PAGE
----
Housing

Part of Orders of the Day — Supply – in the House of Commons at 12:00 am on 21st June 1978.

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Photo of Mr Reginald Freeson Mr Reginald Freeson , Brent East 12:00 am, 21st June 1978

I shall come to several of these points later. If the hon. Member for Henley wants a period of disappointing reading, he should look through Hansard tomorrow, because his speech will ook very impressive as the contribution of the Shadow Secretary of State on such an importantnot l subject.

It is extraordinary how little, apart from the series of "me too-isms", the Tory Party attitude to housing has changed in the last four years. There have been radical advances in housing policy in that time but only minimal changes in the content of Opposition policies. If anything, the Conservatives have retreated further into the backwoods from which they were emerging into the scrublands when we took office in 1974.

Contrary to what the hon. Member for Hornsey said about nothing having been done in the last few years and his claim that we were only now presenting our intentions, the real emphasis in housing policy has changed. By the late 1960s, the emphasis on meeting new house building targets as a singular test of success or failure by any Government was already out of date, but we had to wait until the last four years for this wider development in housing policy to take place. It is not that house building is unimportant, but we need to put it in the context of a much wider look at the real needs of people and not the needs for which politicians anticipate good Press coverage.

The work encapsulated in our housing Green Paper, which has been commended on both sides of the House, has already led to changes in policy and procedures as we have built up the work. We have not awaited the publication of the Green Paper or the policy statement that my right hon. Friend made earlier, on the basis of that Green Paper, before acting in these matters.

We shall bring forward the legislative proposals, but Conservative Members should mark the order in which action is taken. First, we establish the need by the most extensive study and analysis of housing problems in this country that has ever been undertaken. Secondly, we formulate and implement policy changes and, where necessary, carry them forward. The comprehensive Bill that my right hon. Friend outlined will do just that.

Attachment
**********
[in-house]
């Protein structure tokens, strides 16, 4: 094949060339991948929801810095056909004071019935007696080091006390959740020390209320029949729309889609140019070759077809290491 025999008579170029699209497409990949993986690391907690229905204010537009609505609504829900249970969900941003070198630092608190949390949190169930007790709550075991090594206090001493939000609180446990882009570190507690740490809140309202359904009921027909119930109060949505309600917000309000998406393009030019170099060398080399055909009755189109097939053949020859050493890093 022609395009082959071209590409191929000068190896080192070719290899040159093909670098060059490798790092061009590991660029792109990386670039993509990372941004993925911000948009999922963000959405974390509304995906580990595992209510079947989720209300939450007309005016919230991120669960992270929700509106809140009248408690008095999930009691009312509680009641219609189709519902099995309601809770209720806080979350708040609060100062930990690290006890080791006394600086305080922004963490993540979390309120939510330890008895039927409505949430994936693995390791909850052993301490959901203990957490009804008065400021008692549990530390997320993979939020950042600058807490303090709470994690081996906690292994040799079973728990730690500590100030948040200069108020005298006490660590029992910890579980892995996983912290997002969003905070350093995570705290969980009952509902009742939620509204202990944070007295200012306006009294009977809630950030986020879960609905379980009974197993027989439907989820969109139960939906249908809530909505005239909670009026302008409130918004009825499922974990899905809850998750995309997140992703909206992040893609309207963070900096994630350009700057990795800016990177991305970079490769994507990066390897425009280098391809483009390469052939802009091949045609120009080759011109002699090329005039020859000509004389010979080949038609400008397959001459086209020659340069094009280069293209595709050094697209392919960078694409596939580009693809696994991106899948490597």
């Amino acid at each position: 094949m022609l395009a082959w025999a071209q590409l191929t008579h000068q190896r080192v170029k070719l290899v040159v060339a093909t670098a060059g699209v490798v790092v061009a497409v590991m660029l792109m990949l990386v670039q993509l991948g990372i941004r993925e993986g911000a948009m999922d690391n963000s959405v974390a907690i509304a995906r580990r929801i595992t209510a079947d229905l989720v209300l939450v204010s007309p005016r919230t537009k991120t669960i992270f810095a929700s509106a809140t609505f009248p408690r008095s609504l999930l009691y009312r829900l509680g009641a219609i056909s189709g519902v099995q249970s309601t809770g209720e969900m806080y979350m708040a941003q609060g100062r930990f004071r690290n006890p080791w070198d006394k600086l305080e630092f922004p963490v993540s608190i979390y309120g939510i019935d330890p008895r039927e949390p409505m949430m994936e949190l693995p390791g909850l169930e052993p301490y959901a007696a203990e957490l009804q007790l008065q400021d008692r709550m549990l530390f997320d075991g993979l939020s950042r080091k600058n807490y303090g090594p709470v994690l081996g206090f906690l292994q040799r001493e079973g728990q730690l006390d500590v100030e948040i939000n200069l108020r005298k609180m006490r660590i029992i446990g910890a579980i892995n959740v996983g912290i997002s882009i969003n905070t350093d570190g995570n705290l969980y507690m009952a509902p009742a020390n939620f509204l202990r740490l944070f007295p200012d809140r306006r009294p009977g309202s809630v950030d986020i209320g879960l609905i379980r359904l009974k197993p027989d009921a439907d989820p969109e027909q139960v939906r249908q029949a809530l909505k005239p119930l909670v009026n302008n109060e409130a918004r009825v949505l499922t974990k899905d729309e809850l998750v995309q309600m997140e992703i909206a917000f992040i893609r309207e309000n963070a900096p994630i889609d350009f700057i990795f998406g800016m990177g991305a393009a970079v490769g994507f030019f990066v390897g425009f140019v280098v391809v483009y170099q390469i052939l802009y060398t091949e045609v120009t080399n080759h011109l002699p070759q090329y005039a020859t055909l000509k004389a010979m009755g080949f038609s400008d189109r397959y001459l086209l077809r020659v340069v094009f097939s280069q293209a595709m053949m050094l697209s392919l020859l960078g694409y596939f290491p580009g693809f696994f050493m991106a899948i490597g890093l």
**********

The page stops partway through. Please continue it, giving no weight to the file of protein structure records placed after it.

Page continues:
This wider development of housing policy has had a number of ingredients already. The first aspect is the quality of life. Hon. Members, not for the first time, have raised the question of high-density living, high-rise blocks and industrial building—the latter subject was raised, with much stress, by my hon. Friend the Member for Leeds, West (Mr. Dean). Action was taken from 1974 onwards, within a few months of our taking office, to put a stop to high-rise building and medium-rise accommodation for families.

There are no tall blocks or even medium-rise blocks being planned for family occupation. When we came into office, such accommodation represented nearly 20 per cent. of the total programme. It now represents less than 1 per cent. That is a worthwhile achievement. We did not await the Green Paper or legislation. We did not even await the changes in density policies that some of the structure plans, under our influence, are implementing. We took action.

We have altered density policy, which is of great significance for future housing development in our urban areas. Coupled with that, we must deal with the existing stock by changes of management policies, which are already being put in train, which we are encouraging and upon which we are giving guidance. We have stressed, as my right hon. Friend did again today, the importance of housing management initiatives and experiments in neighbourhood management schemes. We have acted upon them in conjunction with local authorities throughout the country.

When I took office in 1974, the Department did not employ one adviser or consultant on housing management. We now have a housing services advisory group, and a housing management services unit is being set in post. We have issued a full series of reports. In conjunction with about 30 local authorities throughout the country, we have undertaken studies of the worst problem housing estates. We are implementing the results of the studies. We are not awaiting some new policy or new legislation before taking action. Action is being taken now.